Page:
When dealing with rave-related music, Watson makes some baffling observations that may seem like nitpicking on behalf of the techno trainspotter, but which in fact alert us to the way he forces music to be worthy just by virtue of its being made by oppressed minorities, even if these observations contradict earlier statements. Original Chicago House music is celebrated as the exploited worker's seizure of machinery eventually perverted by Teutonic Techno. It is strange that house is deemed worthy by someone who shows his disdain for disco throughout the book, since house was one of disco's direct continuities; in fact, house intensified disco's pleasure principle to an ideal instant gratification, oblivious to any notion of exploitation or social utopia beyond the NOW!

It is a gross mistake to view the relationship between house and techno as one of perversion, since it has been well-documented how both musics continually fed off each other's influences. And as much as black Detroit producers worship the shrine of Kraftwerk, it is another well-documented fact how Black Sabbath and Led Zeppelin were the main inspiration for the creation of Acid House, a truly radical music which, incidentally, makes all free jazz look like aimless farting noises made by grown-up men (without an audience). Cyberdandy Kodwo Eshun brilliantly reverses this myth of the eternal perversion of black music by white imitators when he observes that in the case of black Techno, Düsseldorf (home of Kraftwerk) played the same historical function as did the Mississippi delta in blues.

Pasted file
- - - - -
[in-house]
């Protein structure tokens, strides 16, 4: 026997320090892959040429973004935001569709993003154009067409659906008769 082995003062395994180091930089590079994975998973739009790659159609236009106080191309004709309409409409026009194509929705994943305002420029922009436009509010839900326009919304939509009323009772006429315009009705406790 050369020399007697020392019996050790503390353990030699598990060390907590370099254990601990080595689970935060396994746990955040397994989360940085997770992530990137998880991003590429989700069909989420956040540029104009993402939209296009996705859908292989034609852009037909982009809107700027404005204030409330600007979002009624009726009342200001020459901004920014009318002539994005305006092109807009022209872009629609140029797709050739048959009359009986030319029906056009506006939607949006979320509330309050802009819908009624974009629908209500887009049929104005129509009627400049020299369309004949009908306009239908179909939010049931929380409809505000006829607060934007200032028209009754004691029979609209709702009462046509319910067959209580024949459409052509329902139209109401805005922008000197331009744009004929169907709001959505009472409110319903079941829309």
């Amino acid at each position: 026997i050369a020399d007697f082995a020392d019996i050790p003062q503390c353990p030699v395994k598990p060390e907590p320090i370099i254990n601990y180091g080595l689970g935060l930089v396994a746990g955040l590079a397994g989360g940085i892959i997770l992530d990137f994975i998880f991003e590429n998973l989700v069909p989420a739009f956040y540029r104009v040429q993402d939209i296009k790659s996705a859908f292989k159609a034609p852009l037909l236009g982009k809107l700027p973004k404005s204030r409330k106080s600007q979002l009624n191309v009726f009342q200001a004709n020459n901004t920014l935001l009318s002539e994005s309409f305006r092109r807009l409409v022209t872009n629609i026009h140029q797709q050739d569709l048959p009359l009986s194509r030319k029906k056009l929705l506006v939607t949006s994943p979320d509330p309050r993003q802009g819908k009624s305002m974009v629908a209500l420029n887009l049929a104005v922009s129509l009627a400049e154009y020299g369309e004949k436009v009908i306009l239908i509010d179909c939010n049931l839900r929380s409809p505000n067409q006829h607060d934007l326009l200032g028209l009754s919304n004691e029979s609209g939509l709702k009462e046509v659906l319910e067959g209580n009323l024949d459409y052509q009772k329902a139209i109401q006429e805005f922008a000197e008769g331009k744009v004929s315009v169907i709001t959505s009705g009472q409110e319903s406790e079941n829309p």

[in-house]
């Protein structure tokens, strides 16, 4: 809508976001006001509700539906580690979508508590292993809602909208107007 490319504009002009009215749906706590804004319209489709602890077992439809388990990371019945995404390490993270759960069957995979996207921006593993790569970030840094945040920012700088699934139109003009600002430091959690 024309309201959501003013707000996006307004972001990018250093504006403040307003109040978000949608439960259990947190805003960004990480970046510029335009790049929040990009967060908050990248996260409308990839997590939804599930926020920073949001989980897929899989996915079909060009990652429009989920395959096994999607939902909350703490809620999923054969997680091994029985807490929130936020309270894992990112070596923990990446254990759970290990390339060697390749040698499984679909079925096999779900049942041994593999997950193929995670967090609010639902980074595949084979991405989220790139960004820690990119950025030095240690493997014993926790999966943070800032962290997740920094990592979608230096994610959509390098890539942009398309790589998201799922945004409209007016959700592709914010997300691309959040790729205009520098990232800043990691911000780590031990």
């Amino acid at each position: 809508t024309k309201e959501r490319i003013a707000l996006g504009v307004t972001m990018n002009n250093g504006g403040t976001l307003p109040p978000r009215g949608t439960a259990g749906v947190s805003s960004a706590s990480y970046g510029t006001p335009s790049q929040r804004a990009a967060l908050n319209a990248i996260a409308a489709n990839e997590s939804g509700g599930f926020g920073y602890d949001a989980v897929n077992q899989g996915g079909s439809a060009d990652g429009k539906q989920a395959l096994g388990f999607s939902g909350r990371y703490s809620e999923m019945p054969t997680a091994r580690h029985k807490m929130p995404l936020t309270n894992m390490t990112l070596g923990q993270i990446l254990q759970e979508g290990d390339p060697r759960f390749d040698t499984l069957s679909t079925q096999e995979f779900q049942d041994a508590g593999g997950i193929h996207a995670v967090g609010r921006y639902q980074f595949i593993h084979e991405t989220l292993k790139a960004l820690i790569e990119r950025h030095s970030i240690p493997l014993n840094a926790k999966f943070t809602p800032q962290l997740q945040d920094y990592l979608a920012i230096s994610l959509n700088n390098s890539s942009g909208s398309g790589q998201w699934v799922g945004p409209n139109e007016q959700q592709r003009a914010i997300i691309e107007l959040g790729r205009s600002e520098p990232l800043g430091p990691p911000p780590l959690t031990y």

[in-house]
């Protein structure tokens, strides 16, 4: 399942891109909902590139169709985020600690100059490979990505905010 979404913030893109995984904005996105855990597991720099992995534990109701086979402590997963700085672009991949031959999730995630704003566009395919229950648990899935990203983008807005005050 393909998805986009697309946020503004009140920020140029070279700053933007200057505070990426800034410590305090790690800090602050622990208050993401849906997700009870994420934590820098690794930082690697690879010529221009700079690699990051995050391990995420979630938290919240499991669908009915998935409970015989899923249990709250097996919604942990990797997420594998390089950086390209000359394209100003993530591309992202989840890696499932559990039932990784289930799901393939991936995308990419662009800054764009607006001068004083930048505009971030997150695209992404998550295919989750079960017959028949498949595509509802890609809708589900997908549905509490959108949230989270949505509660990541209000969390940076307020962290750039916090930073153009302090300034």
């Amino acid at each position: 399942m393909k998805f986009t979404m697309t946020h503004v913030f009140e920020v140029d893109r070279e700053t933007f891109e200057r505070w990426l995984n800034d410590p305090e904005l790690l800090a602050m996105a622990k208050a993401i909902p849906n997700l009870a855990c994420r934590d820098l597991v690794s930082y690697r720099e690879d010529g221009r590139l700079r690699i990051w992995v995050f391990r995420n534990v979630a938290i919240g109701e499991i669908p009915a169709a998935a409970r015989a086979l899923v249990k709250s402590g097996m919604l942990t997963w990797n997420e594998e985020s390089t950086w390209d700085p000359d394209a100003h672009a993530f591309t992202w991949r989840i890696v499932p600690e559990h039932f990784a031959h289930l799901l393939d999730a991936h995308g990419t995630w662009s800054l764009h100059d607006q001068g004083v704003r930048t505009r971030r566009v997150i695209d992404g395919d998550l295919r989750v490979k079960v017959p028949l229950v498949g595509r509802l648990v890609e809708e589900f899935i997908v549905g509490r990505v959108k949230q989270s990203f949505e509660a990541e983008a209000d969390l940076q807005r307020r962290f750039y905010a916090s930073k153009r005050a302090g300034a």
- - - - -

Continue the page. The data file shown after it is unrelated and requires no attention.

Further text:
These mistakes would even be forgivable if Watson presented a credible populist alternative to rave culture. Regrettably, in a book that claims to offer a theoretical grounding for scientific criticism of pop music, there is not enough music to make its case. If Improvisation, Saint Zappa, Iggy Pop swearing on television, an obscure opening act for Sonic Youth starting a riot (at the bar no doubt) and the Rezillos are the best that Materialist Esthetix can provide, then its prospects as a tool for social change look pretty slim. Rock and jazz gigs have become notoriously boring affairs over the years, an excuse to stand around and drink beer. There is an alarming lack of demonic rupture at rock concerts, but those few artists who actually try to captivate the audience are criticized here because their 'interrogation of the body' does not leave room for dialogue and democratic debate. So it seems I was always mistaken in thinking that the blissful submission provided by Diamanda Galas, Slayer, Swans and Butthole Surfers was the goal of a successful concert. Next time after a group has finished its songs, we'll all gather in a circle like good socialist boy scouts and, fired up by the music, proceed to discuss ways of freeing the proletariat from the clutches of global capitalism.

The way the book finally unwinds may unwillingly be a tribute to the ghost of Marxism. One expects the last and longest chapter to contain the punch line which makes sense of Materialist Esthetix. In reality, one has to wade through an aimless analysis of Soviet linguist Voloshinov's theories. And to what end? A radical reassessment of the Stooges? A sudden insight into the false consciousness of rave? It all slowly fades away into an incomprehensible and overlong analysis (with still more footnotes on Zappa's genius) of the poetry of J.H. Prynne, who apparently is so widely read in working-class circles to merit such an extensive treatment. This, then, is a book of broken promises that will sadly make you lose interest in Marxism and its bitter followers for good.

translation laura martz